Brachytherapy is a system of delivering radiation to a specific part of the body by placing radioactive material (sometimes called seeds) directly into a tumor or close to it. This exact placement avoids harming tissues surrounding the tumor. The word Brachy means short, meaning the radiation travels a short distance to its target.
Washington University radiation oncologists are the primary providers of brachytherapy. They team up with medical oncologists and surgeons in :
Joanne Knight Breast Health Center (Endocrine and Breast Cancer)
Ear, Nose and Throat Center (Head and Neck Cancer)
Women’s Health Center (Gynecologic Cancer)
Urologic Surgery Center (Prostate Cancer)
Ophthalmology (Eye Tumors)
In addition to tumor control in cancer treatment, brachytherapy is also used in the Heart and Vascular Center for the medical management of coronary artery disease.
Our radiation oncologists and interventional cardiologists team up to use vascular brachytherapy to prevent restenosis following stmt implantation.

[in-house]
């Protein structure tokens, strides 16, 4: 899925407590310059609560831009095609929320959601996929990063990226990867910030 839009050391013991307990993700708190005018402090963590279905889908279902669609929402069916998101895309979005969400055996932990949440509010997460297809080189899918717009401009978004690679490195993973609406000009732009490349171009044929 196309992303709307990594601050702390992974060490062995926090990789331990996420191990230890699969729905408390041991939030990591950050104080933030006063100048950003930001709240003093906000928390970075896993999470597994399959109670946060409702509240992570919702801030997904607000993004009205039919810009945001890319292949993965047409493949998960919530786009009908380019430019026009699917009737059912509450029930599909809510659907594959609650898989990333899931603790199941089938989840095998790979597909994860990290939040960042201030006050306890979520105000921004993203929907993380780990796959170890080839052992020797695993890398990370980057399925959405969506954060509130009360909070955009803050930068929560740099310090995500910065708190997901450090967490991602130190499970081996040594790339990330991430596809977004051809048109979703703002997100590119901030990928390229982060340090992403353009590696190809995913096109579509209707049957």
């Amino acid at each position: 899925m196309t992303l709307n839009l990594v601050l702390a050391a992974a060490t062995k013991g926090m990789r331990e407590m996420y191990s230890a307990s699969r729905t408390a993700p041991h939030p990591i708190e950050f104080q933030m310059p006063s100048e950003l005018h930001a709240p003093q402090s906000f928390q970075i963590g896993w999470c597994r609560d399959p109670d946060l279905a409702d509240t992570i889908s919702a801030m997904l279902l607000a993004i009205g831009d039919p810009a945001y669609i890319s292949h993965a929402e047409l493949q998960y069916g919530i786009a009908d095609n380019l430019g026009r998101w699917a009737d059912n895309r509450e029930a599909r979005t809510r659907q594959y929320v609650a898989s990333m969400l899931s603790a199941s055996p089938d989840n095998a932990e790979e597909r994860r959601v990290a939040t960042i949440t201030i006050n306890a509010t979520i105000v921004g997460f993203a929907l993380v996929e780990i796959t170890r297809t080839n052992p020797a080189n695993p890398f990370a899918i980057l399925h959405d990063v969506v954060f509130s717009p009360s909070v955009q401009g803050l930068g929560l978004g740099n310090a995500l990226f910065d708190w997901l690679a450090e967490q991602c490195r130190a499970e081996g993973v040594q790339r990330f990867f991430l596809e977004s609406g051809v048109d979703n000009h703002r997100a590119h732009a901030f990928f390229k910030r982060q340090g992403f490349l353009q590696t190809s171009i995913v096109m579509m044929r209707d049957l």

Click here to go to Using Radiation to Prevent Restenosis Following Angioplasty
How does Brachytherapy work ?
Tiny seeds (which are smaller than a grain of rice) containing radioactive Iodine-125 are placed directly into the middle of the cancer where they give off radiation for approximately one year. They are placed either through tiny holes in the skin or surgically, depending on the intended delivery site.
The radiation is emitted short distances outward, unlike external beam radiotherapy, where radiation must pass through normal tissue in order to reach the tumor The radioactivity of the pellets slowly decays during the months after the operation, and there are few long-term risks associated with this treatment, either to the patient or his family members.